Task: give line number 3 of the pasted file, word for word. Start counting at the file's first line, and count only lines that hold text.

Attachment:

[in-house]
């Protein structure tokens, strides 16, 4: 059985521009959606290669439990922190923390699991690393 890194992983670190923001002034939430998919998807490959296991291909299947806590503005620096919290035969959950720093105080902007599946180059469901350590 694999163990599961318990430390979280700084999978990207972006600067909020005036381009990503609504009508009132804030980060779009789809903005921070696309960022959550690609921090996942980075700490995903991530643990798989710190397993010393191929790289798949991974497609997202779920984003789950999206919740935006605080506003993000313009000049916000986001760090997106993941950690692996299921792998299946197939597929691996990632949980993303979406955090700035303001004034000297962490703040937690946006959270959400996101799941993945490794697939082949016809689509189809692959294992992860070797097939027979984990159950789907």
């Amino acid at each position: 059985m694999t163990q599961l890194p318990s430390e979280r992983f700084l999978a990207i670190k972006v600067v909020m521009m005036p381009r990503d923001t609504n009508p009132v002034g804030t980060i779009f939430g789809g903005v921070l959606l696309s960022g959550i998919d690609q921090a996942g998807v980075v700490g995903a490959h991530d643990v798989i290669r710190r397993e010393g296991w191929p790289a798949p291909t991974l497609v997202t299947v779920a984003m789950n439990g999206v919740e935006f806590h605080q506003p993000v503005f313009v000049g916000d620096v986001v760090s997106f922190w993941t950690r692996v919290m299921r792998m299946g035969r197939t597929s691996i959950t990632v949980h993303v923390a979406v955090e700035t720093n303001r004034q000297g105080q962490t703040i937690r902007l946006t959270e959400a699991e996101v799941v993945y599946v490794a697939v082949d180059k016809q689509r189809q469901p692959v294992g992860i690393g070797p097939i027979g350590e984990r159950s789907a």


């Amino acid at each position: 059985m694999t163990q599961l890194p318990s430390e979280r992983f700084l999978a990207i670190k972006v600067v909020m521009m005036p381009r990503d923001t609504n009508p009132v002034g804030t980060i779009f939430g789809g903005v921070l959606l696309s960022g959550i998919d690609q921090a996942g998807v980075v700490g995903a490959h991530d643990v798989i290669r710190r397993e010393g296991w191929p790289a798949p291909t991974l497609v997202t299947v779920a984003m789950n439990g999206v919740e935006f806590h605080q506003p993000v503005f313009v000049g916000d620096v986001v760090s997106f922190w993941t950690r692996v919290m299921r792998m299946g035969r197939t597929s691996i959950t990632v949980h993303v923390a979406v955090e700035t720093n303001r004034q000297g105080q962490t703040i937690r902007l946006t959270e959400a699991e996101v799941v993945y599946v490794a697939v082949d180059k016809q689509r189809q469901p692959v294992g992860i690393g070797p097939i027979g350590e984990r159950s789907a």